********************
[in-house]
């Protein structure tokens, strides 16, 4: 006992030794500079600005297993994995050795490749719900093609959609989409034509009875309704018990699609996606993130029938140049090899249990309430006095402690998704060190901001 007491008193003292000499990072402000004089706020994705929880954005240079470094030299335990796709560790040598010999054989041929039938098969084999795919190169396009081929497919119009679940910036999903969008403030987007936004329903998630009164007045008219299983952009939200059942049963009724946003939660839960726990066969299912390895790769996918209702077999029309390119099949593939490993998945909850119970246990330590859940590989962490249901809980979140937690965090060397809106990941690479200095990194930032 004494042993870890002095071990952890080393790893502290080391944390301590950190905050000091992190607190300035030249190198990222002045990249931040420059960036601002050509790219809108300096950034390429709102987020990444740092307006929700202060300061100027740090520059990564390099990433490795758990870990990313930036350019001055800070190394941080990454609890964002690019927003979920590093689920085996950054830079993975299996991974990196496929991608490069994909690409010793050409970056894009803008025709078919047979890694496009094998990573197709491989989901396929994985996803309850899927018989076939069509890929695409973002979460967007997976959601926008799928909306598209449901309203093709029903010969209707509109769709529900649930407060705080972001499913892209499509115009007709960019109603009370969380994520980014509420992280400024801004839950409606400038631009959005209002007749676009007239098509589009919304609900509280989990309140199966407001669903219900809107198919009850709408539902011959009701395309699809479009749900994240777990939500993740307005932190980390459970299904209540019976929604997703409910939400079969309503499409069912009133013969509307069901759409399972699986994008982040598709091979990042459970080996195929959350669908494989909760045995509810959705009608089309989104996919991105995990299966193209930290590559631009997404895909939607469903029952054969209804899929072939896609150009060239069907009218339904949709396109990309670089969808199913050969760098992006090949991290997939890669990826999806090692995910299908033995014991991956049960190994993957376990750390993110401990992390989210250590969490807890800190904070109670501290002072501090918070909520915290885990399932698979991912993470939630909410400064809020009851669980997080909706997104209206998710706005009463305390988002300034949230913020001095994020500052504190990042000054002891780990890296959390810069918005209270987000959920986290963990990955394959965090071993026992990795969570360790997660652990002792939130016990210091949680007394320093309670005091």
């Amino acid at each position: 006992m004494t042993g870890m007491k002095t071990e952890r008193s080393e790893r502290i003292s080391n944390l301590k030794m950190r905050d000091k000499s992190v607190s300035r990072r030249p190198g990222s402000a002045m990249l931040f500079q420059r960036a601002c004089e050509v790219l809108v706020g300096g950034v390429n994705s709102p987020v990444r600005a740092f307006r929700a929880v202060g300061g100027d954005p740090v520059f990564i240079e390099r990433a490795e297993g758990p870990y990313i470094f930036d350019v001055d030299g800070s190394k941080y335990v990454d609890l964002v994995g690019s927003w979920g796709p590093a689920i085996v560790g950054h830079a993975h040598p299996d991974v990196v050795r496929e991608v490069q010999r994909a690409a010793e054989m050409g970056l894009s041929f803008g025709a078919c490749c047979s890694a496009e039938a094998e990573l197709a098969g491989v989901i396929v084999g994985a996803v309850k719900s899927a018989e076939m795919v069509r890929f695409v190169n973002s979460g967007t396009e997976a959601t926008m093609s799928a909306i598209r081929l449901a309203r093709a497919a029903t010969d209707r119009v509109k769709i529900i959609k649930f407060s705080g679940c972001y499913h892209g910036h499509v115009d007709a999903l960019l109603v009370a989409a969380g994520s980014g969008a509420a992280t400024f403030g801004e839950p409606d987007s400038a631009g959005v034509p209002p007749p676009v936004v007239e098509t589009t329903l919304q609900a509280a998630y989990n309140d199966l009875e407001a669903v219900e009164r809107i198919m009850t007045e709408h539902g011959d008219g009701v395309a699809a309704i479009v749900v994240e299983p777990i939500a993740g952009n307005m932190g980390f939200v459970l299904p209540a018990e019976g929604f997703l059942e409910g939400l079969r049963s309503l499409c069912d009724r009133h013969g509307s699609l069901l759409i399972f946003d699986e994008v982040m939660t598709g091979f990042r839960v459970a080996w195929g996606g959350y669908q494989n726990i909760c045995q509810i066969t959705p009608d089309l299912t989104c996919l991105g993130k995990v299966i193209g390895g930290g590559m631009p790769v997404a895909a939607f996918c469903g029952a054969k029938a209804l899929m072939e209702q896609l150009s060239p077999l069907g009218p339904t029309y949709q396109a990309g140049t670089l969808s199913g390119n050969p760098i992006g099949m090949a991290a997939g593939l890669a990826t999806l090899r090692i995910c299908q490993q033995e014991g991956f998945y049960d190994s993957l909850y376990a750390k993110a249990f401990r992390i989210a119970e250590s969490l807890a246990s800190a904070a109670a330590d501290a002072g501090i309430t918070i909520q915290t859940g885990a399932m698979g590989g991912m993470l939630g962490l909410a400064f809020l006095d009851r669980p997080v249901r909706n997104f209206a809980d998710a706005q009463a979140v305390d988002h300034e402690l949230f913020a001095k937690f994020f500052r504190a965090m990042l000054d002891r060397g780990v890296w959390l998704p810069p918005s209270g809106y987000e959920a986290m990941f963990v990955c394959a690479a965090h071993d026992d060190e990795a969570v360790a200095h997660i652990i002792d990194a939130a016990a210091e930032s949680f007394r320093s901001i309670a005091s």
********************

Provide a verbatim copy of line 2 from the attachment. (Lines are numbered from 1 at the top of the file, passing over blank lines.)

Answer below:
């Protein structure tokens, strides 16, 4: 006992030794500079600005297993994995050795490749719900093609959609989409034509009875309704018990699609996606993130029938140049090899249990309430006095402690998704060190901001 007491008193003292000499990072402000004089706020994705929880954005240079470094030299335990796709560790040598010999054989041929039938098969084999795919190169396009081929497919119009679940910036999903969008403030987007936004329903998630009164007045008219299983952009939200059942049963009724946003939660839960726990066969299912390895790769996918209702077999029309390119099949593939490993998945909850119970246990330590859940590989962490249901809980979140937690965090060397809106990941690479200095990194930032 004494042993870890002095071990952890080393790893502290080391944390301590950190905050000091992190607190300035030249190198990222002045990249931040420059960036601002050509790219809108300096950034390429709102987020990444740092307006929700202060300061100027740090520059990564390099990433490795758990870990990313930036350019001055800070190394941080990454609890964002690019927003979920590093689920085996950054830079993975299996991974990196496929991608490069994909690409010793050409970056894009803008025709078919047979890694496009094998990573197709491989989901396929994985996803309850899927018989076939069509890929695409973002979460967007997976959601926008799928909306598209449901309203093709029903010969209707509109769709529900649930407060705080972001499913892209499509115009007709960019109603009370969380994520980014509420992280400024801004839950409606400038631009959005209002007749676009007239098509589009919304609900509280989990309140199966407001669903219900809107198919009850709408539902011959009701395309699809479009749900994240777990939500993740307005932190980390459970299904209540019976929604997703409910939400079969309503499409069912009133013969509307069901759409399972699986994008982040598709091979990042459970080996195929959350669908494989909760045995509810959705009608089309989104996919991105995990299966193209930290590559631009997404895909939607469903029952054969209804899929072939896609150009060239069907009218339904949709396109990309670089969808199913050969760098992006090949991290997939890669990826999806090692995910299908033995014991991956049960190994993957376990750390993110401990992390989210250590969490807890800190904070109670501290002072501090918070909520915290885990399932698979991912993470939630909410400064809020009851669980997080909706997104209206998710706005009463305390988002300034949230913020001095994020500052504190990042000054002891780990890296959390810069918005209270987000959920986290963990990955394959965090071993026992990795969570360790997660652990002792939130016990210091949680007394320093309670005091």